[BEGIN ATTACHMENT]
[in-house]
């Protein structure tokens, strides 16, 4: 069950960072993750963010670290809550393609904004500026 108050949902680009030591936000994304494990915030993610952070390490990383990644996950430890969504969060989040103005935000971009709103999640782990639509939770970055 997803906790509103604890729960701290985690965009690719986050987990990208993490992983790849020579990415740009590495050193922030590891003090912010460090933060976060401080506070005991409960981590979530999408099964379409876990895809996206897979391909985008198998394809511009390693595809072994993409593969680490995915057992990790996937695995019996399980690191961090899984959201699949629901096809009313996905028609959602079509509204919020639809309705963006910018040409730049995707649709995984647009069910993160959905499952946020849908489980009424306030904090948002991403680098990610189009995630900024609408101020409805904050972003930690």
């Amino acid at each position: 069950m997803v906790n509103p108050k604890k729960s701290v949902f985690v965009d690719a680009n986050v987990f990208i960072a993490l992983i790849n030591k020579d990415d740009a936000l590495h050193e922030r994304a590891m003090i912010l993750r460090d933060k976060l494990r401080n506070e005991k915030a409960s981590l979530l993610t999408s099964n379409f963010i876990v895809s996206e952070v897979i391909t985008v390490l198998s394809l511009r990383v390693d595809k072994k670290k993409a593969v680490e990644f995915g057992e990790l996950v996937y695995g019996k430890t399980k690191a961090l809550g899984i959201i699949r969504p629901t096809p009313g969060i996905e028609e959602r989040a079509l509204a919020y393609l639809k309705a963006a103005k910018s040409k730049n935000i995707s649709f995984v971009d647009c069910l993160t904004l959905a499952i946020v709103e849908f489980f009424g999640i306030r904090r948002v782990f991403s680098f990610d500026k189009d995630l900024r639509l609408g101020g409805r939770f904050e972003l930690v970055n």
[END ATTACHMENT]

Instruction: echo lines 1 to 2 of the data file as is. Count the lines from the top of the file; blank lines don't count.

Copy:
[in-house]
């Protein structure tokens, strides 16, 4: 069950960072993750963010670290809550393609904004500026 108050949902680009030591936000994304494990915030993610952070390490990383990644996950430890969504969060989040103005935000971009709103999640782990639509939770970055 997803906790509103604890729960701290985690965009690719986050987990990208993490992983790849020579990415740009590495050193922030590891003090912010460090933060976060401080506070005991409960981590979530999408099964379409876990895809996206897979391909985008198998394809511009390693595809072994993409593969680490995915057992990790996937695995019996399980690191961090899984959201699949629901096809009313996905028609959602079509509204919020639809309705963006910018040409730049995707649709995984647009069910993160959905499952946020849908489980009424306030904090948002991403680098990610189009995630900024609408101020409805904050972003930690």